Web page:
It’s all about living: Altru Hospice celebrates 30th year of providing end-of-life careThe first of it's kind in N.D., the network of 100 workers and 100 volunteers provide for the needs of those with terminal illnesses at home or in assisted-living facilities throughout northeast North Dakota and northwest Minnesota. As one volunteer said, “We want to help them live until they die.”
By: Pamela Knudson, Grand Forks Herald
“We come into this world surrounded by love; we should leave the same way.” Sue Fisk read that somewhere and it’s stayed with her. The Altru Hospice volunteer said she keeps it in mind as she helps patients during their last journey in life.
The program was the first of its kind when it began 30 years ago.
Although “hospice” conjures up thoughts of death and dying — to qualify, patients must have received a terminal illness diagnosis — Altru’s program is all about living, according to Travis Easton, a registered nurse and case manager.
“There’s a fear of the unknown, and end-of-life planning,” he said. Patients may feel isolated or helpless, he said, and some may feel it signifies that they’ve given up.
“We encourage patients to explore their options, be prepared,” he said. “As we see it, the patient is in control. We want to make the patient the ‘driver’ again” in their lives and health care choices.”
“We want to help them live until they die,” said Fisk, a volunteer coordinator who started volunteering with hospice 20 years ago.
Quality of care
“Our goal is to keep our patients in the home until the end,” Easton said. “We call the doctor in the home, call the pharmacy,” whatever is needed.
Hospice provides holistic care — physical, emotional and spiritual, according to Mary Skorheim, a hospice nurse for 20 years. “We need the whole team — nurses, social workers, chaplains, aides and volunteers — in order to do that.”
The hospice medical director, Laura Lizakowski, who joined Altru Health System in July 2009, specializes in palliative care, which focuses on relieving and preventing suffering.
Altru Hospice’s network spans much of northeastern North Dakota and part of northwestern Minnesota, with branch offices in the North Dakota towns of Park River, Grafton, McVille and Cavalier and Warren, Minn. The program seeks volunteers who live within 60 miles of a branch office.
Altogether, the program has 100 employees in Grand Forks and branch offices, and more than 100 volunteers throughout the region.
“We pride ourselves on our response time,” said Skorheim. “If a patient has a need, we want to get there as soon as possible, especially if pain is out of control.”
The response time in Grand Forks is 15 to 30 minutes.
The personal touch
“We like to have our patients get to know us, trust us and feel comfortable with us,” said Amy Peabody, a registered nurse who’s worked with Altru for 20 years.
She values “one-on-one time” with her patients in their homes, she said. “It’s not like in a hospital; no one is pulling you” in other directions.
“You can sit down and talk with the patient. You see pictures on the wall. You don’t have that kind of connection in the hospital.”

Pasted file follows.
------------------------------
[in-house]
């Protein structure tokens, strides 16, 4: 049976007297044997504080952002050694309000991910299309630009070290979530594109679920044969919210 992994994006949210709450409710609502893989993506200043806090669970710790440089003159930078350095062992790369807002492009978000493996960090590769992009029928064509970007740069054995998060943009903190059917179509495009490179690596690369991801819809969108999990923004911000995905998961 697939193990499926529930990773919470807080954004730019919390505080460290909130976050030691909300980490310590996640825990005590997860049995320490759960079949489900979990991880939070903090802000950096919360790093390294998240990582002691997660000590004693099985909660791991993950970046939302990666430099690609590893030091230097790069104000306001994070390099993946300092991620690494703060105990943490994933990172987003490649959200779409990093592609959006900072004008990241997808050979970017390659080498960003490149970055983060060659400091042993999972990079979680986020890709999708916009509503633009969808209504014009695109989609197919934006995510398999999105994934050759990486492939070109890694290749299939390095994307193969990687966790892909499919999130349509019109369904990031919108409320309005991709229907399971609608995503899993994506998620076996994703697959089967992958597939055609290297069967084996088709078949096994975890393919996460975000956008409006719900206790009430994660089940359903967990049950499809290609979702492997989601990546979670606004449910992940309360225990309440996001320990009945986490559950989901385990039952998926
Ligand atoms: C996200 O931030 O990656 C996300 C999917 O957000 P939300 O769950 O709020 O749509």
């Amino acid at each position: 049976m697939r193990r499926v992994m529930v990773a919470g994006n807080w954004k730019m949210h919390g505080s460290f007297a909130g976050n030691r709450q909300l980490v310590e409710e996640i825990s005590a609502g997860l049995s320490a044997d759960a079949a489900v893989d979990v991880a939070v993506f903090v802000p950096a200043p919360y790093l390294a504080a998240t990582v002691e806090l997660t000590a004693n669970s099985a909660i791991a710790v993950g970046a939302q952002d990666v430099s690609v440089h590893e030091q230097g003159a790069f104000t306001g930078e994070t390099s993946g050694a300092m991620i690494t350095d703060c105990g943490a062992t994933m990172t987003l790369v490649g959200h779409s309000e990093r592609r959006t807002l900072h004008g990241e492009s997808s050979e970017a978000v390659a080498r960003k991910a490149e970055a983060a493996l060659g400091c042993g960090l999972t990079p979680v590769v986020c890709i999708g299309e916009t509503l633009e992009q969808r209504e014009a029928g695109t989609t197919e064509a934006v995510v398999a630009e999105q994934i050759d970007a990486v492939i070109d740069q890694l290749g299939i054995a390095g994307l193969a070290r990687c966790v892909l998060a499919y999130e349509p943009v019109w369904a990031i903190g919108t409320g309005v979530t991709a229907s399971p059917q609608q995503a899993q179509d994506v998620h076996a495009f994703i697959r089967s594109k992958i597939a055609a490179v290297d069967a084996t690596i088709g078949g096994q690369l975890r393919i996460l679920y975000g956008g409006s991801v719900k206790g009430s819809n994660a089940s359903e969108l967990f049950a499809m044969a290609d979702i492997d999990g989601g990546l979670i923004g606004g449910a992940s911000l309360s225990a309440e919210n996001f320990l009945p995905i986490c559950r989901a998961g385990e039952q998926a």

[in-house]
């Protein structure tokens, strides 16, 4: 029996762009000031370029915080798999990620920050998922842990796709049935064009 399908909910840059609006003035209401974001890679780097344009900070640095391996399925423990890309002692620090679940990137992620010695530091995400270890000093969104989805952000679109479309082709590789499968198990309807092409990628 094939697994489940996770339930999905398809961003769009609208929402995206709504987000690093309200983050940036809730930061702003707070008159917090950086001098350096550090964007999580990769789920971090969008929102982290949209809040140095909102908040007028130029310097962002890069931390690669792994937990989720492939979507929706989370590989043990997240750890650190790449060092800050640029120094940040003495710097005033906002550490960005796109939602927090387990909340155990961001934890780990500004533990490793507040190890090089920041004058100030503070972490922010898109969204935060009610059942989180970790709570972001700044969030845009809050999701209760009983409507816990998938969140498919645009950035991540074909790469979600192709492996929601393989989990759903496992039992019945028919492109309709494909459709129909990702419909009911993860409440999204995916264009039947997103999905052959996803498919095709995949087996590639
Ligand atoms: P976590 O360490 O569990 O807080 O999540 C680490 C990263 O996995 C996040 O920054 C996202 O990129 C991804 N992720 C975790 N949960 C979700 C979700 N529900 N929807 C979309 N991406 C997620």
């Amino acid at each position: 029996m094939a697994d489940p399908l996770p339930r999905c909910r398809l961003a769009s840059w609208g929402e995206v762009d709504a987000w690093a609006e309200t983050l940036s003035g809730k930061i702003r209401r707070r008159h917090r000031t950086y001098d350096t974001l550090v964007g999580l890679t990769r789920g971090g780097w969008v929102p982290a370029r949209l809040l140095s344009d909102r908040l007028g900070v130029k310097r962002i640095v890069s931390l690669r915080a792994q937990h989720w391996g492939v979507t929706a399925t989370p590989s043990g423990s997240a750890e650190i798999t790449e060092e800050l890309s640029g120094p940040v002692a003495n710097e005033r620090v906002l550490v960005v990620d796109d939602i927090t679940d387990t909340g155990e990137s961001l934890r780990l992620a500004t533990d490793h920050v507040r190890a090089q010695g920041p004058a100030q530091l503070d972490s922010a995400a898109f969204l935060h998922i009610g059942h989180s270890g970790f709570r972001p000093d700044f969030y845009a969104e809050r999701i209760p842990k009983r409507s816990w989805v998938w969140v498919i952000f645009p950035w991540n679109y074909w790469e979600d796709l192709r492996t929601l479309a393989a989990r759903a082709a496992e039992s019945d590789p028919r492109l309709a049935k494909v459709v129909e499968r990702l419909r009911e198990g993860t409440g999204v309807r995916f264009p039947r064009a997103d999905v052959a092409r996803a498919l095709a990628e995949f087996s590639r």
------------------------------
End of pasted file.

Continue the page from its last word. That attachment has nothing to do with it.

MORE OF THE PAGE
She develops strong bonds with patients, she said, by listening to stories.
“I’ve had family members tell me, ‘Dad never talked about that,’” Peabody said. “These are special people; we can learn from them.”
Peabody encourages patients to share their “goals of care,” she said. “One woman said she wants to live through May to see her granddaughter graduate and a baby born.”
“I want to take care of patients like they were my loved ones,” said Skorheim. “I want them to be treated like I would want my loved one to be treated.”
For Sharon White, a hospice patient living at her home in St. Thomas, N.D., a new initiative is making life brighter. Similar to the Make-a-Wish program for children, “Sentimental Journey” grants patients their heart’s desire.
White’s is to see her only living son again. He is flying here from North Carolina next week for a four-day visit.
“My heart is filled with joy. Words cannot express how grateful and appreciative I am,” she said. “Family is very important to me.” She lost her other child, a son, to cancer at age 28 in 1998.
“It’s the best Christmas present,” she said. “I’m going to enjoy every minute of it.”
What’s the catch?
Hospice services are paid by Medicare and Medicaid which covers most patients, Skorheim said. “This includes our services; any equipment that’s needed, like a hospital bed, and certain medications.”
“When patients learn about hospice and its benefits, and that it’s often 100 percent covered, many times their first reaction is, ‘What’s the catch?’” she said.
Some mistakenly believe that a patient must have cancer to be in hospice, Eaton said. Patients may have Alzheimer’s disease, multiple sclerosis, adult failure to thrive, which may include a multitude of issues, weight loss and difficulty with activities of daily living.
A patient who signs up for hospice is not obligated to remain in the program, he said. Patients who live in their home, an assisted living or skilled nursing facility, group home, a mission or are hospitalized are eligible for hospice care. The patient’s own doctor can still be involved in their care.
When they start receiving services, “family members have told us that, just by having us there, it’s a comfort,” Easton said. Many say they wish they’d come into hospice sooner.
“We want to encourage and empower caregivers so they feel they’re doing a good job in the home,” he said. “They will remember this time for the rest of their lives. We want these memories to be positive.”
Reach Knudson at (701) 780-1107; (800) 477-6572, ext. 107; or send e-mail to firstname.lastname@example.org.